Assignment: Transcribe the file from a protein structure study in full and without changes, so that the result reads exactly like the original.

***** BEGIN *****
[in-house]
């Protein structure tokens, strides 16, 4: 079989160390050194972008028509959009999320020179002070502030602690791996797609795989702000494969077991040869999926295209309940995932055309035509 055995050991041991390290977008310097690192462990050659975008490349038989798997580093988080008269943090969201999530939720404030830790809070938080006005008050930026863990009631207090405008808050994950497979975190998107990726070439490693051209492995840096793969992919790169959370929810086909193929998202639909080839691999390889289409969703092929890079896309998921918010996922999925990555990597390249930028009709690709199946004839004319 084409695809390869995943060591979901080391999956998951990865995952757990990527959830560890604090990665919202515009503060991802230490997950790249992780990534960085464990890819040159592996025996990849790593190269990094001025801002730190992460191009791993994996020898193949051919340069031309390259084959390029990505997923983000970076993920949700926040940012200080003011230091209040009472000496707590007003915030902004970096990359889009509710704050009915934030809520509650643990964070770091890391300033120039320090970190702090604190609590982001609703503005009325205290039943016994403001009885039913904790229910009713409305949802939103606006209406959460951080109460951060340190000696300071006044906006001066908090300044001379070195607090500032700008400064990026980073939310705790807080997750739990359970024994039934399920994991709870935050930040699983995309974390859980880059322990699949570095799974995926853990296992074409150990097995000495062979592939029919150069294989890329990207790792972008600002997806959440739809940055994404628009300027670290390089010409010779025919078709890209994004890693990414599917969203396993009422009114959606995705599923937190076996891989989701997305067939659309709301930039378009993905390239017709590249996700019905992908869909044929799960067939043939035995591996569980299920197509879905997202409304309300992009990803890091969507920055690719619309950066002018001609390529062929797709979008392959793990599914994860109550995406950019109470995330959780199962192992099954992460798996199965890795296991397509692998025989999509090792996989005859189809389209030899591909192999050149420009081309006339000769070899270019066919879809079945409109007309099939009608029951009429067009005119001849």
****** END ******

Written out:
[in-house]
């Protein structure tokens, strides 16, 4: 079989160390050194972008028509959009999320020179002070502030602690791996797609795989702000494969077991040869999926295209309940995932055309035509 055995050991041991390290977008310097690192462990050659975008490349038989798997580093988080008269943090969201999530939720404030830790809070938080006005008050930026863990009631207090405008808050994950497979975190998107990726070439490693051209492995840096793969992919790169959370929810086909193929998202639909080839691999390889289409969703092929890079896309998921918010996922999925990555990597390249930028009709690709199946004839004319 084409695809390869995943060591979901080391999956998951990865995952757990990527959830560890604090990665919202515009503060991802230490997950790249992780990534960085464990890819040159592996025996990849790593190269990094001025801002730190992460191009791993994996020898193949051919340069031309390259084959390029990505997923983000970076993920949700926040940012200080003011230091209040009472000496707590007003915030902004970096990359889009509710704050009915934030809520509650643990964070770091890391300033120039320090970190702090604190609590982001609703503005009325205290039943016994403001009885039913904790229910009713409305949802939103606006209406959460951080109460951060340190000696300071006044906006001066908090300044001379070195607090500032700008400064990026980073939310705790807080997750739990359970024994039934399920994991709870935050930040699983995309974390859980880059322990699949570095799974995926853990296992074409150990097995000495062979592939029919150069294989890329990207790792972008600002997806959440739809940055994404628009300027670290390089010409010779025919078709890209994004890693990414599917969203396993009422009114959606995705599923937190076996891989989701997305067939659309709301930039378009993905390239017709590249996700019905992908869909044929799960067939043939035995591996569980299920197509879905997202409304309300992009990803890091969507920055690719619309950066002018001609390529062929797709979008392959793990599914994860109550995406950019109470995330959780199962192992099954992460798996199965890795296991397509692998025989999509090792996989005859189809389209030899591909192999050149420009081309006339000769070899270019066919879809079945409109007309099939009608029951009429067009005119001849």